29 October 2014
How to target and appeal to your customers as individuals, despite being part of a diverse group with unique interests, and how to leverage your own individuality as a company and what separates you from the competition.
You know your online customers are unique individuals, but how do you distinguish one from another? How do you intelligently segment them by their needs and interests?
Customer segmentation allows you to group your customers in order to deliver personalized web experiences and targeted email marketing. It sounds easy. Identify your customers, and then present them with relevant content and product suggestions. Not all the products in your catalog appeal to everyone, so higher relevance leads to higher conversion rates. As an e-business, personalization is an effective way to increase sales. But beyond the technical aspect of having a great online marketing tool, how do you choose to group your customers? What are the most useful parameters when creating customer segments? Here are our four top traits for customer segmentation:
Position in Sales Cycle.
One important trait to identify for making sales is how far along your potential customer is in the sales cycle. A website guest reading an introductory blog article is at a different place in the funnel than a customer downloading a detailed whitepaper on your product implementation process. Use customer segmentation by where they are in the sale cycle in order to guide them towards a sale. Scoring your leads also gives you information on when to reach out with a phone call or email.
Demographics are the hard facts about your customers. Customer segmentation groups them by age, sex, location, income, education, how many poodles they own, etc. These demographics give you a wide variety of options for how you want to define groups of customers. If your analytics show that 50-year-olds really like to buy both Product X and Product Y, then make personalized recommendations to maximize sales of these products.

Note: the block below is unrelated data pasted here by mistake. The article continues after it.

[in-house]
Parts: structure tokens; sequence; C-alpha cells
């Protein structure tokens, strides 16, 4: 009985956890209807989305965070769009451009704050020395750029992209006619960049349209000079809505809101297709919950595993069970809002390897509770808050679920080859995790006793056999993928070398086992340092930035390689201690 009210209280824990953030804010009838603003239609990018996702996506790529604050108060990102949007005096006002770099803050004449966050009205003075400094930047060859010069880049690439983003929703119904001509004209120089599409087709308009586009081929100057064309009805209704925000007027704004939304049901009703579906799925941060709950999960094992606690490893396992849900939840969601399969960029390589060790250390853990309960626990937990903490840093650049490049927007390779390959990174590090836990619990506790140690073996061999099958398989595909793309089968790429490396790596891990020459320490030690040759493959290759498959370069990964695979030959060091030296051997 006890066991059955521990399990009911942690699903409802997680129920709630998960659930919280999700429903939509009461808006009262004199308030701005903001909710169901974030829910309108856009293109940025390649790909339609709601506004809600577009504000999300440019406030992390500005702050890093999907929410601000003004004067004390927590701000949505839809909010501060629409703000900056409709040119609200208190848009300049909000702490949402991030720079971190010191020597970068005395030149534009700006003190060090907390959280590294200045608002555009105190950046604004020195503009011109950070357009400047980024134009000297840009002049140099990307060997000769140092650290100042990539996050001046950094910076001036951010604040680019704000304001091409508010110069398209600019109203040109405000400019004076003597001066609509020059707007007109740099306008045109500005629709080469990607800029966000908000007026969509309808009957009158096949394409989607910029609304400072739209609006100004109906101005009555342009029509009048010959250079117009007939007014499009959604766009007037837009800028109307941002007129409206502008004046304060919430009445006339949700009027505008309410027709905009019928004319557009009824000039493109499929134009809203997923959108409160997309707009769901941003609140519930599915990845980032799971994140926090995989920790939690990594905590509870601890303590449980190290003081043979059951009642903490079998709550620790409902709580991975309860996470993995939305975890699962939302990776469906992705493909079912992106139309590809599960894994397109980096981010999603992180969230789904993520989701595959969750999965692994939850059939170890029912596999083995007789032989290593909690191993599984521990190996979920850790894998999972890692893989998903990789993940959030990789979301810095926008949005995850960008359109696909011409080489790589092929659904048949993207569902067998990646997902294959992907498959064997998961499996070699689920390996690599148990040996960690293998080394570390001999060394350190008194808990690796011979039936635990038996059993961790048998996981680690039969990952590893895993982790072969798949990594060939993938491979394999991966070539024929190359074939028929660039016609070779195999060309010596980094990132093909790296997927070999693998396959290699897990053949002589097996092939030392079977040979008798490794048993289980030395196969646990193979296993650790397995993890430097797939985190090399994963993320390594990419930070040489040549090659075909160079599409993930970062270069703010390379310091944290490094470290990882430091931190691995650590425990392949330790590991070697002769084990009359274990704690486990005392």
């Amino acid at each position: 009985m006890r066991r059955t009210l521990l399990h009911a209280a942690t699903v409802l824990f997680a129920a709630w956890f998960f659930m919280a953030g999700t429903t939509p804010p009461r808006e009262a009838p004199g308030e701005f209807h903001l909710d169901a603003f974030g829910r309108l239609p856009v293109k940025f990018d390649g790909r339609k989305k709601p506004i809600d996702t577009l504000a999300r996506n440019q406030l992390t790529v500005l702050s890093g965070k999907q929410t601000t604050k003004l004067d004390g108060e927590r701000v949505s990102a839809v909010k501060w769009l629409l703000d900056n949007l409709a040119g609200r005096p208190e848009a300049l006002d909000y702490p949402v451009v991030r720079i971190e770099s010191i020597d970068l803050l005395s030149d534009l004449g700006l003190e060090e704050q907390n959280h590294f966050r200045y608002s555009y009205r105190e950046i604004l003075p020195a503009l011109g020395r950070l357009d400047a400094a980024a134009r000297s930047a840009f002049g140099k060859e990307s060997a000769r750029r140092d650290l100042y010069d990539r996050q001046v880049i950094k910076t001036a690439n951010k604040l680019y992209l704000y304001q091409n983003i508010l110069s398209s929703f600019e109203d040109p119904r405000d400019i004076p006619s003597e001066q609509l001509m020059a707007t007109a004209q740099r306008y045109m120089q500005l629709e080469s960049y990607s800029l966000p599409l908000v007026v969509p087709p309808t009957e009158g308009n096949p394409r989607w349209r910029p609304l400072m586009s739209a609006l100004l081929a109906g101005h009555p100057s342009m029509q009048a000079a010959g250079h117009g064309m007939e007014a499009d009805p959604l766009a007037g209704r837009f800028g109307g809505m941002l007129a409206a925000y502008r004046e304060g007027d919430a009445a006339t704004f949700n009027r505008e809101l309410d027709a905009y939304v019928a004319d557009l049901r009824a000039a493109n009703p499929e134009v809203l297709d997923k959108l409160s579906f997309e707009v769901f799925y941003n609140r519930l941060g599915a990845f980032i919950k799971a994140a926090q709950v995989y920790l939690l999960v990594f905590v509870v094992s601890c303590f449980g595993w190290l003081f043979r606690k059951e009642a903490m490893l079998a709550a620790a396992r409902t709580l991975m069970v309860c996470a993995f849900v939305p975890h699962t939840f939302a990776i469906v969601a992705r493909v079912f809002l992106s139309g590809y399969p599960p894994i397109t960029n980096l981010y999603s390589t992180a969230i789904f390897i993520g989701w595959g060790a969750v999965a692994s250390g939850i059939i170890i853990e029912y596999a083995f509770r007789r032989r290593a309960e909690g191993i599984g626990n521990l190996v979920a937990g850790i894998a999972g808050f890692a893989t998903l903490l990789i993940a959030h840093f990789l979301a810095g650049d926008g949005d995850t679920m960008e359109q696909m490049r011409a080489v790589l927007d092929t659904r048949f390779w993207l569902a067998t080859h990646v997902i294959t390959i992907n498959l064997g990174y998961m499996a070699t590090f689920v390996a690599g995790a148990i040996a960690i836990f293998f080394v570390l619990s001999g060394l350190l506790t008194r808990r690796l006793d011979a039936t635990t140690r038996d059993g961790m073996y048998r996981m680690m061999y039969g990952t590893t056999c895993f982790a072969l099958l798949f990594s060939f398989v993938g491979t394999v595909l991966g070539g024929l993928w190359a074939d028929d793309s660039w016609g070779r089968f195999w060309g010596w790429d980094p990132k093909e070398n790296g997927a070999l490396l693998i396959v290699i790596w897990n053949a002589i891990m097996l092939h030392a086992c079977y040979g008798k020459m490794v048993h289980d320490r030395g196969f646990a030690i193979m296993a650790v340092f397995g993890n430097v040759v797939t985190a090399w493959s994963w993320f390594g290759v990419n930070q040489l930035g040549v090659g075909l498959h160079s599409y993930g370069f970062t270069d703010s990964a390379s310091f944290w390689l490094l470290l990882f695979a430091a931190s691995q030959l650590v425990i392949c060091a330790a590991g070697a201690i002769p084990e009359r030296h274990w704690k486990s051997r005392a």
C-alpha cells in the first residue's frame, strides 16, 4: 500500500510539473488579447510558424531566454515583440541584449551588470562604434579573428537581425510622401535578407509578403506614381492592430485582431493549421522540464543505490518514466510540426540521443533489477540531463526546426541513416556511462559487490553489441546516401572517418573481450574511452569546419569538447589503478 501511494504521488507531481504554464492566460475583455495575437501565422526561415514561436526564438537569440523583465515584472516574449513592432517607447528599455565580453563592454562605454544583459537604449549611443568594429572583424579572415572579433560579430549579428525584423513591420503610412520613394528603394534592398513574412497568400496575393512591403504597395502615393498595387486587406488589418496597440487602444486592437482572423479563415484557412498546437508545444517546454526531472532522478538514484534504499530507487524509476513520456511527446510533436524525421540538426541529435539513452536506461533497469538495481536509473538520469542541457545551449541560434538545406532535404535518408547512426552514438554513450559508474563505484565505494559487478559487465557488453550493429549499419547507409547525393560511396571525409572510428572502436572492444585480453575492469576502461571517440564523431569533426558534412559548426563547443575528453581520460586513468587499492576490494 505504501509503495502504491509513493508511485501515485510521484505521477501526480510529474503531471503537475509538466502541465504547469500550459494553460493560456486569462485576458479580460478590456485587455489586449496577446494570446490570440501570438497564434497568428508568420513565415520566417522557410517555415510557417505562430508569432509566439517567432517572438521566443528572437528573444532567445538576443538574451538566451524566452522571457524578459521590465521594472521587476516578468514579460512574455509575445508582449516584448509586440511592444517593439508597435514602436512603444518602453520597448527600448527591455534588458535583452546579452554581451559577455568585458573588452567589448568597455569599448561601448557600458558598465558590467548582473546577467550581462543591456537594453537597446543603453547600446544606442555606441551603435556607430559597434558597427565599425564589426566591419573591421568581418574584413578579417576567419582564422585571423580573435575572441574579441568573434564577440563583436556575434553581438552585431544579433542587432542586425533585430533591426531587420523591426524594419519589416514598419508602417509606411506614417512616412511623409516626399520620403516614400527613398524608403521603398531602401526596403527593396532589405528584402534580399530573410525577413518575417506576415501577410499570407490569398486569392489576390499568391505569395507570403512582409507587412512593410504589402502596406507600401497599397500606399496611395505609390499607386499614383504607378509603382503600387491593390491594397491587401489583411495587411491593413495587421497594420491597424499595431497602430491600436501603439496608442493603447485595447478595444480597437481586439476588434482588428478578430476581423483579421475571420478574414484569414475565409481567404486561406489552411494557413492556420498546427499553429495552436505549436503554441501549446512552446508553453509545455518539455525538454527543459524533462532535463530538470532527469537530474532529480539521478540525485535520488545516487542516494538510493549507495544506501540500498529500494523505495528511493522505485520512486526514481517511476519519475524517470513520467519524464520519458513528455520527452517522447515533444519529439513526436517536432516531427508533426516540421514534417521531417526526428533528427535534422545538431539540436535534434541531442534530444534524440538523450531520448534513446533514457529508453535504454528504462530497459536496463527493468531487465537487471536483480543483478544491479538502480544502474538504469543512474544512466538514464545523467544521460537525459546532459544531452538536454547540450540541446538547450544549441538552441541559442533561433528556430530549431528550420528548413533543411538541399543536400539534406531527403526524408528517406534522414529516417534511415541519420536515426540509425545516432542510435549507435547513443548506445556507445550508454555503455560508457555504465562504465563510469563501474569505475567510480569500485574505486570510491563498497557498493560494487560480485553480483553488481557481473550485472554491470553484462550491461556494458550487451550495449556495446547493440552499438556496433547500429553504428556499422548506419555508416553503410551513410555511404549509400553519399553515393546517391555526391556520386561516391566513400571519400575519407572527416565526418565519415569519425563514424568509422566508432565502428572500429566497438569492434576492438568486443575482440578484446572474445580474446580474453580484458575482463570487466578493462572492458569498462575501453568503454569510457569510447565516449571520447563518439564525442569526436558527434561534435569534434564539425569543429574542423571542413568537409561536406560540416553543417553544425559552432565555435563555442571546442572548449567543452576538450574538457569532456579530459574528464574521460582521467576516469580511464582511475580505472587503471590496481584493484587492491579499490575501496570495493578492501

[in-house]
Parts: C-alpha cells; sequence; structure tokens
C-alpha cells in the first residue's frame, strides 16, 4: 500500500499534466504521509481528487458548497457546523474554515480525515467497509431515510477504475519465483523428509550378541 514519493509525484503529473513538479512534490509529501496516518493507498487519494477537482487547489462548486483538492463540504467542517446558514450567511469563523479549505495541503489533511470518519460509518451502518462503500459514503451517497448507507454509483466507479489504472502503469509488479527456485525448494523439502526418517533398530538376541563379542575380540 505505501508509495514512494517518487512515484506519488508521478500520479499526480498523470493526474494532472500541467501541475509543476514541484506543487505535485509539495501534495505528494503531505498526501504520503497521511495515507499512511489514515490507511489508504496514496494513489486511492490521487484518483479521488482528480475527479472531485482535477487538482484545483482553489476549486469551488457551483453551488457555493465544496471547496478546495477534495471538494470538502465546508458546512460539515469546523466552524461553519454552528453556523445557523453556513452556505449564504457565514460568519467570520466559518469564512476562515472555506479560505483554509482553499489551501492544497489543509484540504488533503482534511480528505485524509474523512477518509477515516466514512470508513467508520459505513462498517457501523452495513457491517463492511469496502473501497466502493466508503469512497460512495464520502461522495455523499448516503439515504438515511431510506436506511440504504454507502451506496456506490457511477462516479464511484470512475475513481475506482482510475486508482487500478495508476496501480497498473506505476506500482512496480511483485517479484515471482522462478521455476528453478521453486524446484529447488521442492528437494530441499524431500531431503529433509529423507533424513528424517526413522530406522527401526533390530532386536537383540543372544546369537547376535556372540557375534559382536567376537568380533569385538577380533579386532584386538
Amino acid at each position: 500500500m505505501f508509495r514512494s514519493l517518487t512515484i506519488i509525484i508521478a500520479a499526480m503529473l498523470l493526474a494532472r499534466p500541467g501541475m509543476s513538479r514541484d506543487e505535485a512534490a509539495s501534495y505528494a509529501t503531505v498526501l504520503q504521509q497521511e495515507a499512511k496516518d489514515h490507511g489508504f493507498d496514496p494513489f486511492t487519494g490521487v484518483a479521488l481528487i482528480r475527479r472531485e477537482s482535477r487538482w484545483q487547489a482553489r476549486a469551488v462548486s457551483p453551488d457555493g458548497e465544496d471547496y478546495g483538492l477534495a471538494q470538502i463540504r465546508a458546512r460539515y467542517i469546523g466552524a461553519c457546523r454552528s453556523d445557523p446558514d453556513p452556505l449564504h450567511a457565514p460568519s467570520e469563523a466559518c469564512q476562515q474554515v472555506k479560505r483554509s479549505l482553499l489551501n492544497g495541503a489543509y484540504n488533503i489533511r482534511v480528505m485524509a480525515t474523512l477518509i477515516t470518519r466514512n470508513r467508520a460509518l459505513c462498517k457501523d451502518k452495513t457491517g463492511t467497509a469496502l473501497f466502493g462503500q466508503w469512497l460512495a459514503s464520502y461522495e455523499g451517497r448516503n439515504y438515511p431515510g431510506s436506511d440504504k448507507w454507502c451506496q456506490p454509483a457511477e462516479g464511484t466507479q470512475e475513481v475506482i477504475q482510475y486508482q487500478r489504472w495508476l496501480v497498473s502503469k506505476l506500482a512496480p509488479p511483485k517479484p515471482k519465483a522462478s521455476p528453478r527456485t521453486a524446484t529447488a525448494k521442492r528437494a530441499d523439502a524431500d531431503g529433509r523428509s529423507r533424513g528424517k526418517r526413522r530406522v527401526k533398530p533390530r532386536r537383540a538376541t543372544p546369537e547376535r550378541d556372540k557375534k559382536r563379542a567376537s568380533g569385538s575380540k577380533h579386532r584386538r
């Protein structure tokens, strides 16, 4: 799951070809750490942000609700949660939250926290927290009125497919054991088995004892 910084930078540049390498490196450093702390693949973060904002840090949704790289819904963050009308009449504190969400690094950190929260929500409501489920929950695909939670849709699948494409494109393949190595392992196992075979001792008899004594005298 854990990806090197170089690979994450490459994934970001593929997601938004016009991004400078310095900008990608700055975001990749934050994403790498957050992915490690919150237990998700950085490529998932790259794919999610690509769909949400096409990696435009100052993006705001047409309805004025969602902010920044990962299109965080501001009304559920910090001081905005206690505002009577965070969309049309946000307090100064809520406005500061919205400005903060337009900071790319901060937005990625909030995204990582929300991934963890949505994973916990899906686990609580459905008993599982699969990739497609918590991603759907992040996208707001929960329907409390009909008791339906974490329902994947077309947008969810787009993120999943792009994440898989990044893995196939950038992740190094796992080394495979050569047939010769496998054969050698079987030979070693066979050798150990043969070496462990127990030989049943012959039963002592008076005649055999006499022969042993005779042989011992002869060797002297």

Psychographics are less quantifiable than demographics. The term refers to the personality and emotional traits of your customers. Some marketers like the acronym VALS for “Values, Attitudes, and Lifestyles.” These behavioral, cultural, and attitudinal traits may be more difficult to nail down, but once you do, they are just as powerful as demographics. For example, if you segment customers that care about conservation and the environment, you save yourself a lot of headache if you personalize their special offers for electric cars instead of a diesel 18 wheelers.
Visitor Type and History.
Is your visitor a guest or have they been to your site before? If your visitor is a repeat customer that is already logged into their personal profile, then that gives you an opportunity to offer them personalized content or special offers based on past purchases. If your visitor is a first-timer, then you roll out the red carpet with content that tells them who you are and what you offer. Somewhere in the middle, you also have visitors that may have created profiles yet never completed a purchase. Email marketing presents a good opportunity to reach out and reconnect with those potential customers.
Yes, we’re all individuals!
Your customers too! With intelligent customer segmentation using these top four traits, you’re able to group those customers and present automated, personalized experiences on the web. That’s worth shouting about.